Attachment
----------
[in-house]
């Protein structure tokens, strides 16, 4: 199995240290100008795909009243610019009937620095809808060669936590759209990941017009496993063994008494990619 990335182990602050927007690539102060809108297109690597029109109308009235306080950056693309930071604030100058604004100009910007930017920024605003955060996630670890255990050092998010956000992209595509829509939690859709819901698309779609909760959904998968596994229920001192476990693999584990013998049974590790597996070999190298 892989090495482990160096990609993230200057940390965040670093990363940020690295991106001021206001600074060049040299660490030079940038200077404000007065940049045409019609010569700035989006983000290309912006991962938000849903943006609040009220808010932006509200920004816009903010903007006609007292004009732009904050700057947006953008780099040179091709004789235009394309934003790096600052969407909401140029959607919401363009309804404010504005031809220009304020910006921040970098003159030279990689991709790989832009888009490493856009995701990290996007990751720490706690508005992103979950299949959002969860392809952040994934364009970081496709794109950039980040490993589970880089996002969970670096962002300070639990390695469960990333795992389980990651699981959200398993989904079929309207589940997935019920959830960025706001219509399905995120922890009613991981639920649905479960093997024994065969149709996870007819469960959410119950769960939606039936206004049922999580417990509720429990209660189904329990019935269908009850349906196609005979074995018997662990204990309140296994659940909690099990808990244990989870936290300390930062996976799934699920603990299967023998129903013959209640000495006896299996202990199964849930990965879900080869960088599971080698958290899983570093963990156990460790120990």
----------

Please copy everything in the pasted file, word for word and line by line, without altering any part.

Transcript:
[in-house]
């Protein structure tokens, strides 16, 4: 199995240290100008795909009243610019009937620095809808060669936590759209990941017009496993063994008494990619 990335182990602050927007690539102060809108297109690597029109109308009235306080950056693309930071604030100058604004100009910007930017920024605003955060996630670890255990050092998010956000992209595509829509939690859709819901698309779609909760959904998968596994229920001192476990693999584990013998049974590790597996070999190298 892989090495482990160096990609993230200057940390965040670093990363940020690295991106001021206001600074060049040299660490030079940038200077404000007065940049045409019609010569700035989006983000290309912006991962938000849903943006609040009220808010932006509200920004816009903010903007006609007292004009732009904050700057947006953008780099040179091709004789235009394309934003790096600052969407909401140029959607919401363009309804404010504005031809220009304020910006921040970098003159030279990689991709790989832009888009490493856009995701990290996007990751720490706690508005992103979950299949959002969860392809952040994934364009970081496709794109950039980040490993589970880089996002969970670096962002300070639990390695469960990333795992389980990651699981959200398993989904079929309207589940997935019920959830960025706001219509399905995120922890009613991981639920649905479960093997024994065969149709996870007819469960959410119950769960939606039936206004049922999580417990509720429990209660189904329990019935269908009850349906196609005979074995018997662990204990309140296994659940909690099990808990244990989870936290300390930062996976799934699920603990299967023998129903013959209640000495006896299996202990199964849930990965879900080869960088599971080698958290899983570093963990156990460790120990």